Last time we saw how to add enumeration to the classes we cannot modify by using global functions. Today I'll show you another way - enumerators can be added by using class helpers.
Class helpers offer us a way to extend classes that we cannot touch otherwise. For example, they are used inside Delphi 2007's VCL to add glass support to TCustomForm (it was impossible to extend TCustomForm itself as D2007 is a non-breaking release and must keep compatibility with D2006 DCUs and BPLs).
Class helpers are actually a heavy compiler trickstery. When you declare a class helper, you're not extending original virtual method table, you just get a new global function that takes a hidden parameter to 'Self' and uses it when calling other class helpers or methods from the original class. It's quite confusing and I don't want to dig much deeper in this direction. Suffice to say that class helpers allow you to create a very strong make-beliefe that new method was added to an existing class. (Some more data on class helpers can be found in Delphi help.)
Instead of writing new enumerator we'll be reusing existing TStringsEnumReversed and TStringsEnumReversedFactory from Part 4. We'll just add new class helper that will replace the EnumReversed global function.
TStringsEnumReversedHelper = class helper for TStrings
function EnumReversed: IStringsEnumReversedFactory;
function TStringsEnumReversedHelper.EnumReversed: IStringsEnumReversedFactory;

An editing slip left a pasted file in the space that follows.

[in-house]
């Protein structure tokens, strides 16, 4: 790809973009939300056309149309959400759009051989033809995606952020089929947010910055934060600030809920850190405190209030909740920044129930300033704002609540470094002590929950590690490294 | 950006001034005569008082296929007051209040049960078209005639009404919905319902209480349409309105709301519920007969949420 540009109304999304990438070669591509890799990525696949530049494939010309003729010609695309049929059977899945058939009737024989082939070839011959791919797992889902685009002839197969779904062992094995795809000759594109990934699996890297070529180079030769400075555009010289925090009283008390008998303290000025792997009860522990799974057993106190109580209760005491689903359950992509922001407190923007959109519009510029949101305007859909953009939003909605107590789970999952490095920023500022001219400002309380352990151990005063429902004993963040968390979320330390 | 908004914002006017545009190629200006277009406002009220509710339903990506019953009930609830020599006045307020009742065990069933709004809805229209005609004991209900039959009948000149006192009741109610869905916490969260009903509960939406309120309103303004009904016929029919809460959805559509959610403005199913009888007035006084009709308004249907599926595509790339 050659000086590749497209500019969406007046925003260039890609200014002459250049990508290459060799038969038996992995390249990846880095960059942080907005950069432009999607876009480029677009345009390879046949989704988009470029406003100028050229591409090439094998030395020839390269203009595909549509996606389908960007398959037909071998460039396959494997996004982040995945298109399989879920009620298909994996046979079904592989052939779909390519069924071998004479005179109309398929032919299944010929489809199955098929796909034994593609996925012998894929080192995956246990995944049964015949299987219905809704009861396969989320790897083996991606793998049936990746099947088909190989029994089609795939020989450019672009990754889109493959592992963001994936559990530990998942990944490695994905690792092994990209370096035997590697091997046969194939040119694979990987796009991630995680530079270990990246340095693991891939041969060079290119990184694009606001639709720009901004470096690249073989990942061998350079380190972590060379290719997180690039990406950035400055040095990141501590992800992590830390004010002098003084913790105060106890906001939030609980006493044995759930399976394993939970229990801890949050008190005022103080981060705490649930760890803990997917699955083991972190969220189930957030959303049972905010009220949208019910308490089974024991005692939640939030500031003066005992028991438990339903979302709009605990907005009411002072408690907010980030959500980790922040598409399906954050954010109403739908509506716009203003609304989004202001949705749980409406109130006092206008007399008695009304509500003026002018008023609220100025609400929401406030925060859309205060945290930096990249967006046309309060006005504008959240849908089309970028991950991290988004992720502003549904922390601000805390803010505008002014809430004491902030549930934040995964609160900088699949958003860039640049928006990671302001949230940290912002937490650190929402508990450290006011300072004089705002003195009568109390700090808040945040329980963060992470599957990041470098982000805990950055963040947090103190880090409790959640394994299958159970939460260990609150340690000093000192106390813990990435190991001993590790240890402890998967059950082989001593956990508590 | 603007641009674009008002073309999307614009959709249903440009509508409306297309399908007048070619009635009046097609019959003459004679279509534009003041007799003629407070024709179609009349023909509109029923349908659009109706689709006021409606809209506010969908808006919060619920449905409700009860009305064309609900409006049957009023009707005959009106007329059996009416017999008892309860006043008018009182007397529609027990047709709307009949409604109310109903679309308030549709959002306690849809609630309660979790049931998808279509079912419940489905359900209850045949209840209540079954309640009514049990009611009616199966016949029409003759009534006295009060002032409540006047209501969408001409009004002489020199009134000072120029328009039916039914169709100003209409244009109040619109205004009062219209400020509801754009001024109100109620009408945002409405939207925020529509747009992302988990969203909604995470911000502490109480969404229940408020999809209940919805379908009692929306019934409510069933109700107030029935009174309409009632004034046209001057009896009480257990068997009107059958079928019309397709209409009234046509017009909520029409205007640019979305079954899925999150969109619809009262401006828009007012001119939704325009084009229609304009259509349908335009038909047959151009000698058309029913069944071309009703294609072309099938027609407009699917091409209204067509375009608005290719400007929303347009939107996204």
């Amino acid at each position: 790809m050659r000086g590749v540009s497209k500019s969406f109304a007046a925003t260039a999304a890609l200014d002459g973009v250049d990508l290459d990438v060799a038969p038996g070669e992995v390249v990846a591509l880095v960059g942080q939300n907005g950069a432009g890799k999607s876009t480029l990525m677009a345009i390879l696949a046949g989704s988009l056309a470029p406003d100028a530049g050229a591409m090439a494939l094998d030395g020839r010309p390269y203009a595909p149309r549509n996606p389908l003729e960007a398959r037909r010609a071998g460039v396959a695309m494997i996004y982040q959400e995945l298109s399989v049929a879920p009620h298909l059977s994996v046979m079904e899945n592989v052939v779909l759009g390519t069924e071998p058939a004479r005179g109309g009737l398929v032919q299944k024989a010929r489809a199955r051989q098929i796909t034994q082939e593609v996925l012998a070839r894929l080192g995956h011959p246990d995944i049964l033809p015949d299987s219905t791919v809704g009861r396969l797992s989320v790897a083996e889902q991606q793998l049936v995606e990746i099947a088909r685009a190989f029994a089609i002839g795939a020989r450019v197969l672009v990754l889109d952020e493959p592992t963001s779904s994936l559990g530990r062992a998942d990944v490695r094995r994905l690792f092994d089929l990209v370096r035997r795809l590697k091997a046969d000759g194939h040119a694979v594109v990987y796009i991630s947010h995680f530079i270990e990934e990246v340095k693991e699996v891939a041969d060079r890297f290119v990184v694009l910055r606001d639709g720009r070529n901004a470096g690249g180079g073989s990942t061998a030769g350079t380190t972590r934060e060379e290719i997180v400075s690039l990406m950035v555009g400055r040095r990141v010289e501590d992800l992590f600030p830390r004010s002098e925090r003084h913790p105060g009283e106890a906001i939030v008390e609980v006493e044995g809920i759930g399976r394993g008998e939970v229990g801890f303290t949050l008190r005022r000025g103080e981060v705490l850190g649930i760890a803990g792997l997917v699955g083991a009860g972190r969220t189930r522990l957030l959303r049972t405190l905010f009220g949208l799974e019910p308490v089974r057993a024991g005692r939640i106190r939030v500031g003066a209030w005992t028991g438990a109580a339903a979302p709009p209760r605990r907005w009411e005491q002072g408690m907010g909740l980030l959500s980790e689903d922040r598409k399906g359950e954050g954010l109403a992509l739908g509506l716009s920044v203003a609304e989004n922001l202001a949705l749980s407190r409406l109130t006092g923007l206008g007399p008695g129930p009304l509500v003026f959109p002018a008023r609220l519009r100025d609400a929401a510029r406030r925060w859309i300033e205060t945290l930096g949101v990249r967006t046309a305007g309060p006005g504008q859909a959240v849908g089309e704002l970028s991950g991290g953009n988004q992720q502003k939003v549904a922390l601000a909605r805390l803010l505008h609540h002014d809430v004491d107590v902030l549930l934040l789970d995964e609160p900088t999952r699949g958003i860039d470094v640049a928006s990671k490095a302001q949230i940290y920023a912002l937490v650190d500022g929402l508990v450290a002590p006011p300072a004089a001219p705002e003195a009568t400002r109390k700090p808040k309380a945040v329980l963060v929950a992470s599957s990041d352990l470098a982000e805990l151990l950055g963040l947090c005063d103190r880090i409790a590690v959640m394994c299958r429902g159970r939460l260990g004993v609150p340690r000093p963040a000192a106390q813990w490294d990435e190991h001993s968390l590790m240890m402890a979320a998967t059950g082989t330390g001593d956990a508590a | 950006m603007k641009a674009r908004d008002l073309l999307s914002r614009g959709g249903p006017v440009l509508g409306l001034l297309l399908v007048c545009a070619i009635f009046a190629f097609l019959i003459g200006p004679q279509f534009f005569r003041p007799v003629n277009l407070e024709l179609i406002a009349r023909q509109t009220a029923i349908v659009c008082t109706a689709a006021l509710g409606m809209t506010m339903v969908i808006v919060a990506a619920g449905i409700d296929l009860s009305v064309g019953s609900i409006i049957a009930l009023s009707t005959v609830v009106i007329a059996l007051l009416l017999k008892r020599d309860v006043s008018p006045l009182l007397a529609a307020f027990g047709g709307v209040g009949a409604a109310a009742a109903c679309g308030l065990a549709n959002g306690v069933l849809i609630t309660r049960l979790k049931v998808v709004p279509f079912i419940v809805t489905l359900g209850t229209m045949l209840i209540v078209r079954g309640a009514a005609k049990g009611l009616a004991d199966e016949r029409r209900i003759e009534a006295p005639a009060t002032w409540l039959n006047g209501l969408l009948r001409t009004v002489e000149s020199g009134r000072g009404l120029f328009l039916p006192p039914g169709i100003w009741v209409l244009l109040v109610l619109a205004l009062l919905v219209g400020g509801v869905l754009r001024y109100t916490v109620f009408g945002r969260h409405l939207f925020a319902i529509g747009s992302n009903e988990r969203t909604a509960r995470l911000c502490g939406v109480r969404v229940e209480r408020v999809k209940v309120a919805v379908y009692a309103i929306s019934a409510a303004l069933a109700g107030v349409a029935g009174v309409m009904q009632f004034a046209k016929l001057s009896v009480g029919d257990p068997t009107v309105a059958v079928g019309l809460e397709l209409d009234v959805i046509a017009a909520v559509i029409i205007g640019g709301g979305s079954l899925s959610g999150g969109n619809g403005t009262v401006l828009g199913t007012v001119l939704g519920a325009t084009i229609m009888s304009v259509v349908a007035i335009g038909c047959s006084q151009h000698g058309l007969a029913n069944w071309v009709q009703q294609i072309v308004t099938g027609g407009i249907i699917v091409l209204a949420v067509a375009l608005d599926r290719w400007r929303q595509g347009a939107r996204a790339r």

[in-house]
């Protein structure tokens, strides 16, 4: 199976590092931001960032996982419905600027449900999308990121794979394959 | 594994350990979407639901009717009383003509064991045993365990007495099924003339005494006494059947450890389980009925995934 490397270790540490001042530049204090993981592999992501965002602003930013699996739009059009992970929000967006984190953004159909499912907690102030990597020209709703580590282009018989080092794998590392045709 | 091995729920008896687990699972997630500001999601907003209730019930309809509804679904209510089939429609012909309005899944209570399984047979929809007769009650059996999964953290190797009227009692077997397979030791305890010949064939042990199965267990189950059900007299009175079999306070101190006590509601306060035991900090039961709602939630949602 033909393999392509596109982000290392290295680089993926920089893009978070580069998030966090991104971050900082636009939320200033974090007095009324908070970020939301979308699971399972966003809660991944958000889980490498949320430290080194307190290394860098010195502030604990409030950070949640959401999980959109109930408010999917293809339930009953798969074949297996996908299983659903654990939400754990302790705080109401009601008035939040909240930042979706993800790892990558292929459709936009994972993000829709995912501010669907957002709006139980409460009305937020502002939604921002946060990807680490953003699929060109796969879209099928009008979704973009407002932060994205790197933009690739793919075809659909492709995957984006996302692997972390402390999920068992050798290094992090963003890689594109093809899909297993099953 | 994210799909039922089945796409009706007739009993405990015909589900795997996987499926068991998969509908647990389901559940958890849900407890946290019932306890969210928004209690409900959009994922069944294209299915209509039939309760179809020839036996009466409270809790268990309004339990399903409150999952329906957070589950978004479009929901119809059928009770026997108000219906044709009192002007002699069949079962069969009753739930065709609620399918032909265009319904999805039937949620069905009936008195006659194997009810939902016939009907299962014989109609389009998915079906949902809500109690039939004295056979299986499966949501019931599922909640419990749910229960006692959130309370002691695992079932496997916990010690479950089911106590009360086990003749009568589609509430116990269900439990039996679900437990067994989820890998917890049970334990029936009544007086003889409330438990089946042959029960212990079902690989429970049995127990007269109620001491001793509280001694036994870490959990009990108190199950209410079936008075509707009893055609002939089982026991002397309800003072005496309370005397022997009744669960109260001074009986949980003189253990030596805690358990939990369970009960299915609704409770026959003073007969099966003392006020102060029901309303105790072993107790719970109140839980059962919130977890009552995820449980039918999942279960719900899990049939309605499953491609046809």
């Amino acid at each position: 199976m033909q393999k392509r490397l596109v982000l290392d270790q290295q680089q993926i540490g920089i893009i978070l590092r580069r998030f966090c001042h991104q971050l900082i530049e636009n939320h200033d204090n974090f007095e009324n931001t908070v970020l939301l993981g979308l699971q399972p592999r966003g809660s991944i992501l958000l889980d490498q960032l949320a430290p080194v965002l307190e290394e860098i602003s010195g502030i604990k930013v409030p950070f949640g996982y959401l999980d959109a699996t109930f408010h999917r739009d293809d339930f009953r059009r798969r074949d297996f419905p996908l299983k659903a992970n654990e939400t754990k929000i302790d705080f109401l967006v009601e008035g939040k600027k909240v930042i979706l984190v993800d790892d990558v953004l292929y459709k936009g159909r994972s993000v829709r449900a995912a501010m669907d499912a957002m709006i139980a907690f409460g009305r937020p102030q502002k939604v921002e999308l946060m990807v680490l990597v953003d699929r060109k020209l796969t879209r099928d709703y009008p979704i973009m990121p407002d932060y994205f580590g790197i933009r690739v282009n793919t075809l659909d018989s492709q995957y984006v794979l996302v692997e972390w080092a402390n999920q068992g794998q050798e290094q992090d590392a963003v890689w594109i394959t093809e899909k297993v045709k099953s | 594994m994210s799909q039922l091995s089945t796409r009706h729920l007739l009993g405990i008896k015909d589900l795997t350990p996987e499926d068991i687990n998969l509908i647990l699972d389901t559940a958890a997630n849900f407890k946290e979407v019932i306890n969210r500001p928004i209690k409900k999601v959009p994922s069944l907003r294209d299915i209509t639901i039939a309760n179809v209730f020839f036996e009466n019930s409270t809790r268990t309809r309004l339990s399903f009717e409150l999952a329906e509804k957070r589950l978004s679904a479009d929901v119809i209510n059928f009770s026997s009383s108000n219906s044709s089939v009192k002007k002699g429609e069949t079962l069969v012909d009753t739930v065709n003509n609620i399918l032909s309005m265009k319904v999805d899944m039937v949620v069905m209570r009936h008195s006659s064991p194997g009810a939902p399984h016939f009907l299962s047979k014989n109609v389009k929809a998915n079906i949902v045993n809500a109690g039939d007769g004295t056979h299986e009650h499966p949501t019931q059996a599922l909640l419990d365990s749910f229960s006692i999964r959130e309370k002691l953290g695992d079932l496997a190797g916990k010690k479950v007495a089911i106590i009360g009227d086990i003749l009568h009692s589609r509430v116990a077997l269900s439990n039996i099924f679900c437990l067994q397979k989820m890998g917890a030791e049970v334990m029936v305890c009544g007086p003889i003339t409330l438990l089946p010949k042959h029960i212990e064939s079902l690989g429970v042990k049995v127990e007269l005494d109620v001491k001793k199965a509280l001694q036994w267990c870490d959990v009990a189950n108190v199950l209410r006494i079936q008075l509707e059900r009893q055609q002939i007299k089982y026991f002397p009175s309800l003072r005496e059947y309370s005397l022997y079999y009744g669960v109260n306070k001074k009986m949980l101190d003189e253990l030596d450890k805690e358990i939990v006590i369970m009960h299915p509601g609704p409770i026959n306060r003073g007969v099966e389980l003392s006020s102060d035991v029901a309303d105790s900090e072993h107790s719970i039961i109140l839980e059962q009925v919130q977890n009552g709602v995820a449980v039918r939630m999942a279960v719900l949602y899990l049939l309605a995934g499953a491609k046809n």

Result := TStringsEnumReversedFactory.Create(Self);
Believe it or not, that's it. We can now use EnumReversed as if it was a method of the TStrings class.
procedure TfrmFunWithEnumerators.btnReverseLogWithCHClick(Sender: TObject);
s : string;
sl := TStringList.Create;
for s in lbLog.Items.EnumReversed do
That looks good, but what I'll show you next will be even better.
procedure TfrmFunWithEnumerators.btnClassHelperClick(Sender: TObject);
b : TBits;
i : integer;
b := TBits.Create;
b := true; b := true; b := true;
ln := '';
for i in b do
ln := ln + IntToStr(i);
lbLog.Items.Add('Class helper enumerator: ' + ln);
Here we created an instance of the TBits class and then used standard enumeration pattern (check it out - it says for i in b do - no extra properties or functions are hiding here!) to get all set bits (1, 3, and 5). And what's so great here? Check the TBits definition in Classes.pas - it doesn't contain any enumerator!
Again, a class helper did the magic.
TBitsEnumHelper = class helper for TBits
function GetEnumerator: TBitsEnum;
function TBitsEnumHelper.GetEnumerator: TBitsEnum;
Result := TBitsEnum.Create(Self);
This time we injected GetEnumerator function directly into the base class. That removed the need for intermediate factory interface/class.
There are no special tricks in the enumerator definition.
TBitsEnum = class
constructor Create(owner: TBits);
function GetCurrent: integer;
function MoveNext: boolean;
property Current: integer read GetCurrent;
constructor TBitsEnum.Create(owner: TBits);
FOwner := owner;
FIndex := -1;
function TBitsEnum.GetCurrent: integer;
Result := FIndex;
function TBitsEnum.MoveNext: boolean;
Result := false;
while FIndex < (FOwner.Size-1) do begin
if FOwner[FIndex] then begin
Result := true;
Admit it, class helpers are great. They can also be great source of problems. Class helpers were introduced mainly for internal CodeGear use and they have one big limitation - at any given moment, there can be at most one helper active for a given class.
You can define and associate multiple class helpers with a single class type. However, only zero or one class helper applies in any specific location in source code. The class helper defined in the nearest scope will apply. Class helper scope is determined in the normal Delphi fashion (i.e. right to left in the unit's uses clause). [excerpt from Delphi help]
IOW, if Delphi already includes class helper for a class and you write another, you'll loose the Delphi-provided functionality. (You can inherit from the Delphi class helper though - read more in Delphi help.) Use class helpers with care!